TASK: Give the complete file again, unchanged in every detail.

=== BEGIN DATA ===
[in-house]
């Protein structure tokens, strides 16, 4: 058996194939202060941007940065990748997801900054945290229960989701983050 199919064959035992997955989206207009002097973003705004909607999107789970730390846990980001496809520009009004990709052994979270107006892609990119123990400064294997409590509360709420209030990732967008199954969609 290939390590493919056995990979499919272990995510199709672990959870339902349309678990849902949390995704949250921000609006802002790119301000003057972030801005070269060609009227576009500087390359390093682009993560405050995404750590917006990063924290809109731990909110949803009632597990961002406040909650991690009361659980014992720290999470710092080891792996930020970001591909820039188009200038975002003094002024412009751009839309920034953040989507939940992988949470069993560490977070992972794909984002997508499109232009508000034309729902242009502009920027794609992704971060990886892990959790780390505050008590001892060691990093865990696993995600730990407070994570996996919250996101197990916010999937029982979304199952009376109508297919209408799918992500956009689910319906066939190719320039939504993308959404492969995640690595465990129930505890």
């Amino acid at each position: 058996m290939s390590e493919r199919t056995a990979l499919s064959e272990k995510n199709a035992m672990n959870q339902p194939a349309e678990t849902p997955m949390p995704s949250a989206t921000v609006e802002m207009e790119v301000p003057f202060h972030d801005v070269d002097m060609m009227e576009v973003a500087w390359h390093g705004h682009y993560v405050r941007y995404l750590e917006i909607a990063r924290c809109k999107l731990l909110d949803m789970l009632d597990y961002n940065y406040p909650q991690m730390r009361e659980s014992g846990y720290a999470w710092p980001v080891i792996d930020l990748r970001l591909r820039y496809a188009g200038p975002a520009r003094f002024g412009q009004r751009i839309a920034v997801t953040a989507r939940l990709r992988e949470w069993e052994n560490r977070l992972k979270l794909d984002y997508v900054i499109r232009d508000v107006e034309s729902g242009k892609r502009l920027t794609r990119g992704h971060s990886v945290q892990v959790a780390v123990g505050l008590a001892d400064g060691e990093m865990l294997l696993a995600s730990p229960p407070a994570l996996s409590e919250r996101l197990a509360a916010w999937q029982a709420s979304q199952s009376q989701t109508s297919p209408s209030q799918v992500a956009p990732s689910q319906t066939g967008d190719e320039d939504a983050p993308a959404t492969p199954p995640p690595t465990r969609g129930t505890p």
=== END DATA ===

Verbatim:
[in-house]
């Protein structure tokens, strides 16, 4: 058996194939202060941007940065990748997801900054945290229960989701983050 199919064959035992997955989206207009002097973003705004909607999107789970730390846990980001496809520009009004990709052994979270107006892609990119123990400064294997409590509360709420209030990732967008199954969609 290939390590493919056995990979499919272990995510199709672990959870339902349309678990849902949390995704949250921000609006802002790119301000003057972030801005070269060609009227576009500087390359390093682009993560405050995404750590917006990063924290809109731990909110949803009632597990961002406040909650991690009361659980014992720290999470710092080891792996930020970001591909820039188009200038975002003094002024412009751009839309920034953040989507939940992988949470069993560490977070992972794909984002997508499109232009508000034309729902242009502009920027794609992704971060990886892990959790780390505050008590001892060691990093865990696993995600730990407070994570996996919250996101197990916010999937029982979304199952009376109508297919209408799918992500956009689910319906066939190719320039939504993308959404492969995640690595465990129930505890």
């Amino acid at each position: 058996m290939s390590e493919r199919t056995a990979l499919s064959e272990k995510n199709a035992m672990n959870q339902p194939a349309e678990t849902p997955m949390p995704s949250a989206t921000v609006e802002m207009e790119v301000p003057f202060h972030d801005v070269d002097m060609m009227e576009v973003a500087w390359h390093g705004h682009y993560v405050r941007y995404l750590e917006i909607a990063r924290c809109k999107l731990l909110d949803m789970l009632d597990y961002n940065y406040p909650q991690m730390r009361e659980s014992g846990y720290a999470w710092p980001v080891i792996d930020l990748r970001l591909r820039y496809a188009g200038p975002a520009r003094f002024g412009q009004r751009i839309a920034v997801t953040a989507r939940l990709r992988e949470w069993e052994n560490r977070l992972k979270l794909d984002y997508v900054i499109r232009d508000v107006e034309s729902g242009k892609r502009l920027t794609r990119g992704h971060s990886v945290q892990v959790a780390v123990g505050l008590a001892d400064g060691e990093m865990l294997l696993a995600s730990p229960p407070a994570l996996s409590e919250r996101l197990a509360a916010w999937q029982a709420s979304q199952s009376q989701t109508s297919p209408s209030q799918v992500a956009p990732s689910q319906t066939g967008d190719e320039d939504a983050p993308a959404t492969p199954p995640p690595t465990r969609g129930t505890p």